The CBS series with a U.S. modern slant to the Sir Arthur Conan Doyle detective Sherlock Holmes and his partner in solving crime Dr. Watson, Elementary stars Lucy Liu and Jonny Lee Miller as the two literary legends from England. The timing of the network’s creation did alarm the BBC who have their own present day version of Holmes. The U.K. series, which is really more like a collection of three to four 88 minute TV movies broadcast yearly is based more on the books. This version made Cumberbatch a star, or at the very least a household name, and the British were concerned that their show, developed in 2010 had been copied in the 2012 American version.
After watching the newer series, the Brits were relieved to learn that there was no comparison to the two Conan Doyle based programs. In the CBS take on Holmes as a modern day detective, Watson is not the famous man’s live-in friend and colleague, but a surgeon who becomes Holmes’ protegee in the first season but when Sherlock heads back to the U.K. she takes over the detectives role as advisor to the police. In this modern retelling of the two crime solving people, the Englishman is a drug addict who is in rehab when Watson first meets him and Holmes’ father asks/hires her to keep an eye on him.
In Elementary, Lucy Liu as Dr. Joan Watson and Jonny Lee Miller as Holmes in a modern American setting may seem quite groundbreaking with the decision to make Holmes’ assistant a women, but this combination of female Watson and male Sherlock has been seen before. Most notably in the splendid 1971 film They Might be Giants. Based on the James Goldman play, who also wrote the screenplay which was directed by Anthony Harvey (The Lion in Winter, Dutchman) the film starred academy award winners George C. Scott and Joanne Woodward as the famous Conan Doyle detectives, sort of.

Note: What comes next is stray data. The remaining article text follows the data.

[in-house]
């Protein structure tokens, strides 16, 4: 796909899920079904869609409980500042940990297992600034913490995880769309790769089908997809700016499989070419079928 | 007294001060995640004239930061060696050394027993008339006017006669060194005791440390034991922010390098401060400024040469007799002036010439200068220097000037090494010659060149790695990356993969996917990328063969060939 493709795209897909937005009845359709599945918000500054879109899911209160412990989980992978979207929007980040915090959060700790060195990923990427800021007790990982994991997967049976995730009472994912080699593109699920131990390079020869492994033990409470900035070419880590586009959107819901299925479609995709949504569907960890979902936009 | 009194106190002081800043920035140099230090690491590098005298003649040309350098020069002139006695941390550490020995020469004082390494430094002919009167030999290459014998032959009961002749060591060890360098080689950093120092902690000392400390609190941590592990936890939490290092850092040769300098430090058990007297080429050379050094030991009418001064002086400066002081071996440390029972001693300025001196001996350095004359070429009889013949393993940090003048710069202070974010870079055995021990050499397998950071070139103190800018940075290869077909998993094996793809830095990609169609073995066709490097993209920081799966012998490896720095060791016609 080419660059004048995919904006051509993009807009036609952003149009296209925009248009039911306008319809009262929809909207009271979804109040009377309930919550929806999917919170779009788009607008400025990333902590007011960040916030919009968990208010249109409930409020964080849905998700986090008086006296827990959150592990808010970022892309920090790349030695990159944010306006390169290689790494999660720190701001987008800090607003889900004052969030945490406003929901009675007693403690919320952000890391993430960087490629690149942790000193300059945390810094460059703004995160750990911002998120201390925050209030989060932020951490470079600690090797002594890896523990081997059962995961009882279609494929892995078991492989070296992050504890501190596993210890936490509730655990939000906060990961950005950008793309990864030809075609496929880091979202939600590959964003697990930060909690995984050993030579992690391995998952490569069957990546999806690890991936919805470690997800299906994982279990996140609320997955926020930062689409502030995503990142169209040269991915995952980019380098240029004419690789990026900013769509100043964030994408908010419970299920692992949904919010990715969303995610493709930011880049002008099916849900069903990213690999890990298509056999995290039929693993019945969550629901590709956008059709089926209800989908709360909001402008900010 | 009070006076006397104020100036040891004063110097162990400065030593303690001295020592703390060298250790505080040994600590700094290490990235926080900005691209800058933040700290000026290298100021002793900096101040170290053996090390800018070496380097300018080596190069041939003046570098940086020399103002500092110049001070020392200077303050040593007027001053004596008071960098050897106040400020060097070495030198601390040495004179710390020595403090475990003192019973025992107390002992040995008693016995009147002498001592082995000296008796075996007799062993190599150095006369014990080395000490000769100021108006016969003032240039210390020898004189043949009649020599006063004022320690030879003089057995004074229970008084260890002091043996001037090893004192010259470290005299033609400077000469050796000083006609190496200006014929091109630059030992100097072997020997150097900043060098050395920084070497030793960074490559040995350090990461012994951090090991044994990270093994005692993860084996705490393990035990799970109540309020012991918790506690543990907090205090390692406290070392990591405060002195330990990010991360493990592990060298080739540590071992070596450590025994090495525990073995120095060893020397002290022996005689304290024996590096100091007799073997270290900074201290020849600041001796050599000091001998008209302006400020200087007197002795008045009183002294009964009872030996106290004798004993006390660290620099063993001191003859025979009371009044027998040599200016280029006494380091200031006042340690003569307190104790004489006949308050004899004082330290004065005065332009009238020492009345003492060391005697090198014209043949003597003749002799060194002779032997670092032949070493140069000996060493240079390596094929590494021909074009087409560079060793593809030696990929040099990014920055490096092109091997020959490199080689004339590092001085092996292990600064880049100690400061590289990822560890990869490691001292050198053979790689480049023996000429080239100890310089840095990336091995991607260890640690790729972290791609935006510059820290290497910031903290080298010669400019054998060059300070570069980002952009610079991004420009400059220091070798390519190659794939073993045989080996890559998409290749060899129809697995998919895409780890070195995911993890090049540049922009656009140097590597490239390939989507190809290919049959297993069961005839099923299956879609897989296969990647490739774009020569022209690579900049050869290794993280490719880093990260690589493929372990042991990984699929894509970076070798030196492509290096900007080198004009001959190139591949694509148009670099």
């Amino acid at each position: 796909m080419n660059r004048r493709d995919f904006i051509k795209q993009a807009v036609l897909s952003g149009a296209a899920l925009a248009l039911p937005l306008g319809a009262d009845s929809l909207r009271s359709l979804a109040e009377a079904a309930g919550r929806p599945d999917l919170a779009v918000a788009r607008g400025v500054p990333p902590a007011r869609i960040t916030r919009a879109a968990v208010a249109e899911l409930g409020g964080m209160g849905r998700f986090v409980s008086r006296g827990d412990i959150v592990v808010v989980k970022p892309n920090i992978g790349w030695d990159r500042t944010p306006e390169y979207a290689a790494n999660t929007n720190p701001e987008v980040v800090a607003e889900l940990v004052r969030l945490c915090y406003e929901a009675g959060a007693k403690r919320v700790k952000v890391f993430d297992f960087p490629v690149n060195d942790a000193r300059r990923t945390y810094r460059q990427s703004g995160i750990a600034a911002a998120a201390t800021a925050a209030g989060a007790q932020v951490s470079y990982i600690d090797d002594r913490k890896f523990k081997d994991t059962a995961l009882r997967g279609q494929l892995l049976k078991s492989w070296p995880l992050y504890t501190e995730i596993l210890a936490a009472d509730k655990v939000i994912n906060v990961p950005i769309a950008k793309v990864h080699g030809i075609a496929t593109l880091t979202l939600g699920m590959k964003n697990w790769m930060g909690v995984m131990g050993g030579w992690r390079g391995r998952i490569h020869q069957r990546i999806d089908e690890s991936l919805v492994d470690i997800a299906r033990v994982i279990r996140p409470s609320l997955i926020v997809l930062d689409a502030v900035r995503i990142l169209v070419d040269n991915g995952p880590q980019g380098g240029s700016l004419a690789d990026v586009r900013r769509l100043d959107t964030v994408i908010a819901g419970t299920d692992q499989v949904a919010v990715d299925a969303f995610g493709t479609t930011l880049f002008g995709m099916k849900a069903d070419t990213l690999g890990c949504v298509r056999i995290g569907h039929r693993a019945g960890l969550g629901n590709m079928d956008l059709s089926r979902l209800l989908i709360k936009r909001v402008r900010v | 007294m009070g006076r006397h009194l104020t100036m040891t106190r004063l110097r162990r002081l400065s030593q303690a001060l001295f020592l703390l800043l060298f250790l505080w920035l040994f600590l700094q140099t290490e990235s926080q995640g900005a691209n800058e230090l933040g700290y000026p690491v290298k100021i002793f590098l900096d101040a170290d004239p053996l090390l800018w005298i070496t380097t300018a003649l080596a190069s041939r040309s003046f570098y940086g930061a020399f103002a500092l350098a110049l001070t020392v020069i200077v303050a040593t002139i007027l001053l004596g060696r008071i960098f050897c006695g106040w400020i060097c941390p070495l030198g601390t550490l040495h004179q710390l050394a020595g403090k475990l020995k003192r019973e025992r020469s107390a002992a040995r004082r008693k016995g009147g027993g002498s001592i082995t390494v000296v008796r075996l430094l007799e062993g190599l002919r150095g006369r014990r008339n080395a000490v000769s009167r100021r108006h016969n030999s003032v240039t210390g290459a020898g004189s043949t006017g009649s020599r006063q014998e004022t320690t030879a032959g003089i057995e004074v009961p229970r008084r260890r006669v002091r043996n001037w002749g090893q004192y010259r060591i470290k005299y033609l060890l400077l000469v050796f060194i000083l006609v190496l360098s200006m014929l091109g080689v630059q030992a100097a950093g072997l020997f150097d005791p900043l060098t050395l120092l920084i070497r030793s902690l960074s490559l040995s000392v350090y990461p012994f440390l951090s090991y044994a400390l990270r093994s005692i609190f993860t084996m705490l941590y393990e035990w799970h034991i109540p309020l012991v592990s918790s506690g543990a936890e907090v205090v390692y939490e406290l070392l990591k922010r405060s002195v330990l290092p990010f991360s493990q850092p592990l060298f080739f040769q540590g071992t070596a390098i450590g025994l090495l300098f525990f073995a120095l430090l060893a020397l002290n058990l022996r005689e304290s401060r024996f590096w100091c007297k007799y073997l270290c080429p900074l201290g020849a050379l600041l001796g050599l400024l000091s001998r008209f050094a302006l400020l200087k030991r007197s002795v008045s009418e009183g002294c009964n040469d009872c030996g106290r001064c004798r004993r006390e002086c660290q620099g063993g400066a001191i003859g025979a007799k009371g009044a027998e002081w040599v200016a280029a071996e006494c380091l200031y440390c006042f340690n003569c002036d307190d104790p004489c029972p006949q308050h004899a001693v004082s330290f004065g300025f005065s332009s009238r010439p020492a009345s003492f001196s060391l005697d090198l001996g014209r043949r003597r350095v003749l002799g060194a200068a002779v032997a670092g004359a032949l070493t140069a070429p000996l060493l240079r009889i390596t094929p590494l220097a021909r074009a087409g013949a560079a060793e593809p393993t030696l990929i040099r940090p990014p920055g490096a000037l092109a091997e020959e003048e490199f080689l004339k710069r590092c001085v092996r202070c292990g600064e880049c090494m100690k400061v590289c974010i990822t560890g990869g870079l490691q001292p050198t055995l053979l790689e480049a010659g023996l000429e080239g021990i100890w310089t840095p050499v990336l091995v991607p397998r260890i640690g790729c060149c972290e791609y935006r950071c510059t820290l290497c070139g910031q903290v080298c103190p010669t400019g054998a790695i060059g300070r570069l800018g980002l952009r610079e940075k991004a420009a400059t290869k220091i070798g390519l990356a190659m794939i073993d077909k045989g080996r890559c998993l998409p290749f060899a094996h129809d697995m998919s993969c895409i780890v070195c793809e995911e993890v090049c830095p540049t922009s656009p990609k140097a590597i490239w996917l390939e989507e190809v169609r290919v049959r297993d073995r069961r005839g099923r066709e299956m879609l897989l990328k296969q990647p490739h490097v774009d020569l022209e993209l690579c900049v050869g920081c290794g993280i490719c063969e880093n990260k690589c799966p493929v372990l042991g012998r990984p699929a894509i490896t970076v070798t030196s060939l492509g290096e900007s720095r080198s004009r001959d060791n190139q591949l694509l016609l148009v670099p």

In the film Scott’s character Justin Playfair, who is in an asylum, believes that he is Sherlock Holmes and Woodward’s character, Dr. Mildred Watson is a psychiatrist who becomes mesmerized by this paranoid psychotic who is convinced that he is the famous detective who is engaged win a battle with master criminal Moriarty. The title of the film comes from Playfair’s discussion of Don Quixote and his battle against the windmill “giants.” Playfair says that Quixote’s belief that they were giants was insane, he felt that the crusader should have thought “they might be giants.”
The two spend the film interacting more and more as Watson and Holmes and by the end both have gotten very close. This was the first time, on celluloid, that Holmes and Watson were depicted as a male and female duo. The only other thing that the two productions have in common, to a degree, is having Holmes in an institution at the beginning. In Elementary, the male/female dynamic works well and somewhat differently than the Goldman film. Lucy Liu’s Watson is capable and Miller’s Holmes is the real article, not some paranoid individual who is suffering from delusions.
Elementary has introduced another English character, Kitty Winter, played by Ophelia Lovibond, who is now the newest protege of Holmes. As a result Lucy Liu as Watson is now more of an equal, and somewhat separate partner to Jonny Lee Miller’s character of the famous detective and the show is very entertaining although not in the same way that the Cumberbatch/Martin Freeman BBC combination is. The CBS series, Elementary steers away from using the Sir Arthur Conan Doyle stories as source material, which is a wise decision as the British show does this for their episodes. Regardless of the gender of the sidekick, the American version is addictive viewing, if for no other reason than the network’s choice of an Asian and female Dr. Watson. Elementary has given the world a great team with Liu and Miller working very well together, now there is a trio and the writing of the show is such that this works equally well. The show airs Thursdays on CBS.
By Michael Smith